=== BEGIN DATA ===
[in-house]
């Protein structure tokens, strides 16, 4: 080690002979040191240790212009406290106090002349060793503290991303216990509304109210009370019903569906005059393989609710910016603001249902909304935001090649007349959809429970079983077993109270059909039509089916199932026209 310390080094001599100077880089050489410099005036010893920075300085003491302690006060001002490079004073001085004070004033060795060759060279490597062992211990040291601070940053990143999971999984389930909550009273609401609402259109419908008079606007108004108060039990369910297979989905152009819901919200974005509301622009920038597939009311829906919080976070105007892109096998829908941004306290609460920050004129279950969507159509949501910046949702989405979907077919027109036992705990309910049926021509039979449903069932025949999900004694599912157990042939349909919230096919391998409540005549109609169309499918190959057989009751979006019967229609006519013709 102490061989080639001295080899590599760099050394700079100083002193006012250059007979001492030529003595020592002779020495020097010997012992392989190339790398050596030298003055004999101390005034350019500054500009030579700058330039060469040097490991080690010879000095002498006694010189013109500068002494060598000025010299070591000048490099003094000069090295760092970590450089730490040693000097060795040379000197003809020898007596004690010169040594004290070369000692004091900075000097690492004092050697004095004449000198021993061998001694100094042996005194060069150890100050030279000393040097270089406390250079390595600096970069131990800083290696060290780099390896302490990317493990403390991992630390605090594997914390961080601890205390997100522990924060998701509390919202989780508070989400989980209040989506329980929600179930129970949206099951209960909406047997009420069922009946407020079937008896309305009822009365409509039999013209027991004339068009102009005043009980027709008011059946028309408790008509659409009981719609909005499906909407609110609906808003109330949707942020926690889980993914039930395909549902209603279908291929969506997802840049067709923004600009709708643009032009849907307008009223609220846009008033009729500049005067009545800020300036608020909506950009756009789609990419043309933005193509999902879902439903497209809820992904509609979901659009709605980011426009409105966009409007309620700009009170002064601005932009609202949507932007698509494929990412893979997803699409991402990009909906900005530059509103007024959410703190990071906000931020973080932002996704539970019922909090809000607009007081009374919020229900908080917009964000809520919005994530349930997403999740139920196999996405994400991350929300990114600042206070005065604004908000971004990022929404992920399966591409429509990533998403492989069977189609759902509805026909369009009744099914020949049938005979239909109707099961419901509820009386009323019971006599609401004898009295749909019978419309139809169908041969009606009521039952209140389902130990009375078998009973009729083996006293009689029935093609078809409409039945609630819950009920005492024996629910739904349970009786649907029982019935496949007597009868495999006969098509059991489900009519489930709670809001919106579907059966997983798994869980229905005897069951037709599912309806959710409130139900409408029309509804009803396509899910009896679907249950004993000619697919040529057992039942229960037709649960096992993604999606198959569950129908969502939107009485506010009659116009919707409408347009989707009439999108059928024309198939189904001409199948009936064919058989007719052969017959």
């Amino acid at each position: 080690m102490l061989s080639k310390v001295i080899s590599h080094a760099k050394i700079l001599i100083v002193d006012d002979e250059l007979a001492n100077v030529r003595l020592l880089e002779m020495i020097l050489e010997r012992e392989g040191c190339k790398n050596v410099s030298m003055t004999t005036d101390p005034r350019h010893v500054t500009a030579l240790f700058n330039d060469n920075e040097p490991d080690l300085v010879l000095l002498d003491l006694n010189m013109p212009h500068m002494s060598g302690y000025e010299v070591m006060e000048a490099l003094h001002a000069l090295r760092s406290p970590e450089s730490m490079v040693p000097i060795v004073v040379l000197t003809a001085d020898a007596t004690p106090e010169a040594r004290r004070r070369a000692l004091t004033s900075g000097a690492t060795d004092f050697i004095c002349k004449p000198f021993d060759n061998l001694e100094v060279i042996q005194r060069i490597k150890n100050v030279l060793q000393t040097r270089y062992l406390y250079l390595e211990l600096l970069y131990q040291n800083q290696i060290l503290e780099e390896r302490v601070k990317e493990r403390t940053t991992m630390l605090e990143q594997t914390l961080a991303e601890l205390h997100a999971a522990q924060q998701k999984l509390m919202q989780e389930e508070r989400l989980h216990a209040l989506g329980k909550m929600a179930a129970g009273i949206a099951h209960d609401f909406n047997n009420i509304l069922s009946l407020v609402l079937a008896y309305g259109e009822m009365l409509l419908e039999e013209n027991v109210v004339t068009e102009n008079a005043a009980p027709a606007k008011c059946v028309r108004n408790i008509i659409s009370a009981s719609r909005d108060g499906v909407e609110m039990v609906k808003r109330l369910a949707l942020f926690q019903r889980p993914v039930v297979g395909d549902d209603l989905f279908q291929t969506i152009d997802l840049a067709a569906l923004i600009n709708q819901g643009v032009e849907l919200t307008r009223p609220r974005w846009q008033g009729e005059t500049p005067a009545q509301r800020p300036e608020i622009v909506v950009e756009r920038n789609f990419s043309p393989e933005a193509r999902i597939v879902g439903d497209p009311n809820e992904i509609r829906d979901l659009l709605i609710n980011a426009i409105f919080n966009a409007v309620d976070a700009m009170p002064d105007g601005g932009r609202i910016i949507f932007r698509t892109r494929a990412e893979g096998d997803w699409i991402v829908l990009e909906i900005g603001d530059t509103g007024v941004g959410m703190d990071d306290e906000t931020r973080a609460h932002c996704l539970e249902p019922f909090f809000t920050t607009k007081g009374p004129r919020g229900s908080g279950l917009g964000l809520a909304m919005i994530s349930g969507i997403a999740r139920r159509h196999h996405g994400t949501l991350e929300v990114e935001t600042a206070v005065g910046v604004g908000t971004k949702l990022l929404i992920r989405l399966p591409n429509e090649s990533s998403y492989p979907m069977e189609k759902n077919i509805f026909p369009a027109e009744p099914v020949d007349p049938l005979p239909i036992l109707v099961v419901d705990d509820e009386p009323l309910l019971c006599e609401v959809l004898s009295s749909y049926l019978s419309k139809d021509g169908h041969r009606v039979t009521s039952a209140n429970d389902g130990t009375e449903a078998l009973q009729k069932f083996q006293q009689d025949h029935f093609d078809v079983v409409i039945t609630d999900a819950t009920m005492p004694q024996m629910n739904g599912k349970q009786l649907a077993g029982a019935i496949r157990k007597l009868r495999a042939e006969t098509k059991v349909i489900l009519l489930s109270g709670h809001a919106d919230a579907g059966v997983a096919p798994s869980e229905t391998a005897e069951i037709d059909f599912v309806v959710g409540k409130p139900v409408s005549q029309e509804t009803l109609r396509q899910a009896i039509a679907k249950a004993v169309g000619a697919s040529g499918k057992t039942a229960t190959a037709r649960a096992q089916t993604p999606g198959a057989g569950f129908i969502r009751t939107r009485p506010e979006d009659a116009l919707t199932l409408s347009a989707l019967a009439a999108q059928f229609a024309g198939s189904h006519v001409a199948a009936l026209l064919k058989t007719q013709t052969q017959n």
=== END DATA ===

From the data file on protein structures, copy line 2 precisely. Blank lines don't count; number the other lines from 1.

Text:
């Protein structure tokens, strides 16, 4: 080690002979040191240790212009406290106090002349060793503290991303216990509304109210009370019903569906005059393989609710910016603001249902909304935001090649007349959809429970079983077993109270059909039509089916199932026209 310390080094001599100077880089050489410099005036010893920075300085003491302690006060001002490079004073001085004070004033060795060759060279490597062992211990040291601070940053990143999971999984389930909550009273609401609402259109419908008079606007108004108060039990369910297979989905152009819901919200974005509301622009920038597939009311829906919080976070105007892109096998829908941004306290609460920050004129279950969507159509949501910046949702989405979907077919027109036992705990309910049926021509039979449903069932025949999900004694599912157990042939349909919230096919391998409540005549109609169309499918190959057989009751979006019967229609006519013709 102490061989080639001295080899590599760099050394700079100083002193006012250059007979001492030529003595020592002779020495020097010997012992392989190339790398050596030298003055004999101390005034350019500054500009030579700058330039060469040097490991080690010879000095002498006694010189013109500068002494060598000025010299070591000048490099003094000069090295760092970590450089730490040693000097060795040379000197003809020898007596004690010169040594004290070369000692004091900075000097690492004092050697004095004449000198021993061998001694100094042996005194060069150890100050030279000393040097270089406390250079390595600096970069131990800083290696060290780099390896302490990317493990403390991992630390605090594997914390961080601890205390997100522990924060998701509390919202989780508070989400989980209040989506329980929600179930129970949206099951209960909406047997009420069922009946407020079937008896309305009822009365409509039999013209027991004339068009102009005043009980027709008011059946028309408790008509659409009981719609909005499906909407609110609906808003109330949707942020926690889980993914039930395909549902209603279908291929969506997802840049067709923004600009709708643009032009849907307008009223609220846009008033009729500049005067009545800020300036608020909506950009756009789609990419043309933005193509999902879902439903497209809820992904509609979901659009709605980011426009409105966009409007309620700009009170002064601005932009609202949507932007698509494929990412893979997803699409991402990009909906900005530059509103007024959410703190990071906000931020973080932002996704539970019922909090809000607009007081009374919020229900908080917009964000809520919005994530349930997403999740139920196999996405994400991350929300990114600042206070005065604004908000971004990022929404992920399966591409429509990533998403492989069977189609759902509805026909369009009744099914020949049938005979239909109707099961419901509820009386009323019971006599609401004898009295749909019978419309139809169908041969009606009521039952209140389902130990009375078998009973009729083996006293009689029935093609078809409409039945609630819950009920005492024996629910739904349970009786649907029982019935496949007597009868495999006969098509059991489900009519489930709670809001919106579907059966997983798994869980229905005897069951037709599912309806959710409130139900409408029309509804009803396509899910009896679907249950004993000619697919040529057992039942229960037709649960096992993604999606198959569950129908969502939107009485506010009659116009919707409408347009989707009439999108059928024309198939189904001409199948009936064919058989007719052969017959």